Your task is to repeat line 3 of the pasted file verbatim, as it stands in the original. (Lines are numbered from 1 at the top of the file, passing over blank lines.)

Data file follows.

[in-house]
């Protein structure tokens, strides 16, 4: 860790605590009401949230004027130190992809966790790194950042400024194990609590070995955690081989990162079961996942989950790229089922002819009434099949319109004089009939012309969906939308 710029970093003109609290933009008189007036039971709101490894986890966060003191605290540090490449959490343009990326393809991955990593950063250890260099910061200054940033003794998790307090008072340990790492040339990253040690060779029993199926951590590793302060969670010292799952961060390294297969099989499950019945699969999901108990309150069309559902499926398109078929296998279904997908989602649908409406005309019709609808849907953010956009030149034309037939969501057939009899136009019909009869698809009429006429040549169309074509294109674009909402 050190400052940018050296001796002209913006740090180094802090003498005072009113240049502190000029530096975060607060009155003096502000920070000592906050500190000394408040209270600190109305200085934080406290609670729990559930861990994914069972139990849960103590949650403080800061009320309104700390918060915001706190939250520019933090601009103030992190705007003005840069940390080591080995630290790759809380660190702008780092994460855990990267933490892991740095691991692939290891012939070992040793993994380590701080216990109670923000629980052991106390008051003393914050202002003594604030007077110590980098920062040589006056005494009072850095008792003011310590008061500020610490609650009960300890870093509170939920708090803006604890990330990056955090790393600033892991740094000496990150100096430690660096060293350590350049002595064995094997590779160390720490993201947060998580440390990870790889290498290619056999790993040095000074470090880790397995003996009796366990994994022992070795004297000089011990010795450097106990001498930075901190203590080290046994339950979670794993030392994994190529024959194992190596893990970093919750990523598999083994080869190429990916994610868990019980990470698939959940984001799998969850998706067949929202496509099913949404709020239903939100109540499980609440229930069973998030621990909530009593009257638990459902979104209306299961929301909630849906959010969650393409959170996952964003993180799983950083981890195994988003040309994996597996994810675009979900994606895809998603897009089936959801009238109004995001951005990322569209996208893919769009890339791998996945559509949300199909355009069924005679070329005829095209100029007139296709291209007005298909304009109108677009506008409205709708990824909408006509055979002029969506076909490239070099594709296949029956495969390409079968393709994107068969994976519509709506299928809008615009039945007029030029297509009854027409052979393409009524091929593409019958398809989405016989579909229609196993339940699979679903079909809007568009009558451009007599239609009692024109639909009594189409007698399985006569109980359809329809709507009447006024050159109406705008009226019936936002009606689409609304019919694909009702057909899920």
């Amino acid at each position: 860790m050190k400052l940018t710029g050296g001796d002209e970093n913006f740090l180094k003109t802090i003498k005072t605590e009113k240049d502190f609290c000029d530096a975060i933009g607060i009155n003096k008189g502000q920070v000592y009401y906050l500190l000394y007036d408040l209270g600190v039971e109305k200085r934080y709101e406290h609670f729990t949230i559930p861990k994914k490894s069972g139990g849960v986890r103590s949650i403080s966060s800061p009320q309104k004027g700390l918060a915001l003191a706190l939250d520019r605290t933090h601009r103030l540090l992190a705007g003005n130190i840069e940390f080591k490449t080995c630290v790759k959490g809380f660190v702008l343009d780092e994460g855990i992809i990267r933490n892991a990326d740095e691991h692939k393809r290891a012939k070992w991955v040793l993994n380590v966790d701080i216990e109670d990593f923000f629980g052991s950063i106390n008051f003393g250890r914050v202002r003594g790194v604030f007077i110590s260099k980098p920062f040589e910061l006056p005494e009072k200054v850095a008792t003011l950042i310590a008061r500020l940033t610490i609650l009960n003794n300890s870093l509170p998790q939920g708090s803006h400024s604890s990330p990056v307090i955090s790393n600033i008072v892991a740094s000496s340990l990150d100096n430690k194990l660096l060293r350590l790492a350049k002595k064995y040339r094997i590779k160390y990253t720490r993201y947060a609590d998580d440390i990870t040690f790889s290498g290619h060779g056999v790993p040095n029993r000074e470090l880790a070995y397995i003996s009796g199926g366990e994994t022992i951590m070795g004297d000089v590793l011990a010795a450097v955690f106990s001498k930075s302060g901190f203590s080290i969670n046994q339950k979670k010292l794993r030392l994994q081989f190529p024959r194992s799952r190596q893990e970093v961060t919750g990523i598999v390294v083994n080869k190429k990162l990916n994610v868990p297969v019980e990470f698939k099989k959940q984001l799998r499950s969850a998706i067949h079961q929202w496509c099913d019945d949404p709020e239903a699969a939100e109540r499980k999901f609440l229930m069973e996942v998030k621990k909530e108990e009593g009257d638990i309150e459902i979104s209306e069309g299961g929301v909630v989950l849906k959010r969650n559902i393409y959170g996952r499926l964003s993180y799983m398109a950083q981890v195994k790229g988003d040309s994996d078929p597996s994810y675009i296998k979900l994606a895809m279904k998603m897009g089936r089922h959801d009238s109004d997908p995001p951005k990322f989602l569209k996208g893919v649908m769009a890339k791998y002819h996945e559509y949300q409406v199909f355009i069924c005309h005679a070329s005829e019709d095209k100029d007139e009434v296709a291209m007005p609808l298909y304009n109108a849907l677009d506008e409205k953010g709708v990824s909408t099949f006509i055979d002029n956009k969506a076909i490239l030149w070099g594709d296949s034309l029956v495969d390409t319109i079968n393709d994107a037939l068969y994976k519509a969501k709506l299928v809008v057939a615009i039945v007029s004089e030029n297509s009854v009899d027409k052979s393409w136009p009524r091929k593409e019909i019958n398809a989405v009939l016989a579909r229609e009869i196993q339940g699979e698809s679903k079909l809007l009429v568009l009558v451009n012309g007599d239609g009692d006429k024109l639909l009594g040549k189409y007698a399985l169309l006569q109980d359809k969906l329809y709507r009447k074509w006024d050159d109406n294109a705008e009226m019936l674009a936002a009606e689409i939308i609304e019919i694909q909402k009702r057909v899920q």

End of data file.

């Amino acid at each position: 860790m050190k400052l940018t710029g050296g001796d002209e970093n913006f740090l180094k003109t802090i003498k005072t605590e009113k240049d502190f609290c000029d530096a975060i933009g607060i009155n003096k008189g502000q920070v000592y009401y906050l500190l000394y007036d408040l209270g600190v039971e109305k200085r934080y709101e406290h609670f729990t949230i559930p861990k994914k490894s069972g139990g849960v986890r103590s949650i403080s966060s800061p009320q309104k004027g700390l918060a915001l003191a706190l939250d520019r605290t933090h601009r103030l540090l992190a705007g003005n130190i840069e940390f080591k490449t080995c630290v790759k959490g809380f660190v702008l343009d780092e994460g855990i992809i990267r933490n892991a990326d740095e691991h692939k393809r290891a012939k070992w991955v040793l993994n380590v966790d701080i216990e109670d990593f923000f629980g052991s950063i106390n008051f003393g250890r914050v202002r003594g790194v604030f007077i110590s260099k980098p920062f040589e910061l006056p005494e009072k200054v850095a008792t003011l950042i310590a008061r500020l940033t610490i609650l009960n003794n300890s870093l509170p998790q939920g708090s803006h400024s604890s990330p990056v307090i955090s790393n600033i008072v892991a740094s000496s340990l990150d100096n430690k194990l660096l060293r350590l790492a350049k002595k064995y040339r094997i590779k160390y990253t720490r993201y947060a609590d998580d440390i990870t040690f790889s290498g290619h060779g056999v790993p040095n029993r000074e470090l880790a070995y397995i003996s009796g199926g366990e994994t022992i951590m070795g004297d000089v590793l011990a010795a450097v955690f106990s001498k930075s302060g901190f203590s080290i969670n046994q339950k979670k010292l794993r030392l994994q081989f190529p024959r194992s799952r190596q893990e970093v961060t919750g990523i598999v390294v083994n080869k190429k990162l990916n994610v868990p297969v019980e990470f698939k099989k959940q984001l799998r499950s969850a998706i067949h079961q929202w496509c099913d019945d949404p709020e239903a699969a939100e109540r499980k999901f609440l229930m069973e996942v998030k621990k909530e108990e009593g009257d638990i309150e459902i979104s209306e069309g299961g929301v909630v989950l849906k959010r969650n559902i393409y959170g996952r499926l964003s993180y799983m398109a950083q981890v195994k790229g988003d040309s994996d078929p597996s994810y675009i296998k979900l994606a895809m279904k998603m897009g089936r089922h959801d009238s109004d997908p995001p951005k990322f989602l569209k996208g893919v649908m769009a890339k791998y002819h996945e559509y949300q409406v199909f355009i069924c005309h005679a070329s005829e019709d095209k100029d007139e009434v296709a291209m007005p609808l298909y304009n109108a849907l677009d506008e409205k953010g709708v990824s909408t099949f006509i055979d002029n956009k969506a076909i490239l030149w070099g594709d296949s034309l029956v495969d390409t319109i079968n393709d994107a037939l068969y994976k519509a969501k709506l299928v809008v057939a615009i039945v007029s004089e030029n297509s009854v009899d027409k052979s393409w136009p009524r091929k593409e019909i019958n398809a989405v009939l016989a579909r229609e009869i196993q339940g699979e698809s679903k079909l809007l009429v568009l009558v451009n012309g007599d239609g009692d006429k024109l639909l009594g040549k189409y007698a399985l169309l006569q109980d359809k969906l329809y709507r009447k074509w006024d050159d109406n294109a705008e009226m019936l674009a936002a009606e689409i939308i609304e019919i694909q909402k009702r057909v899920q």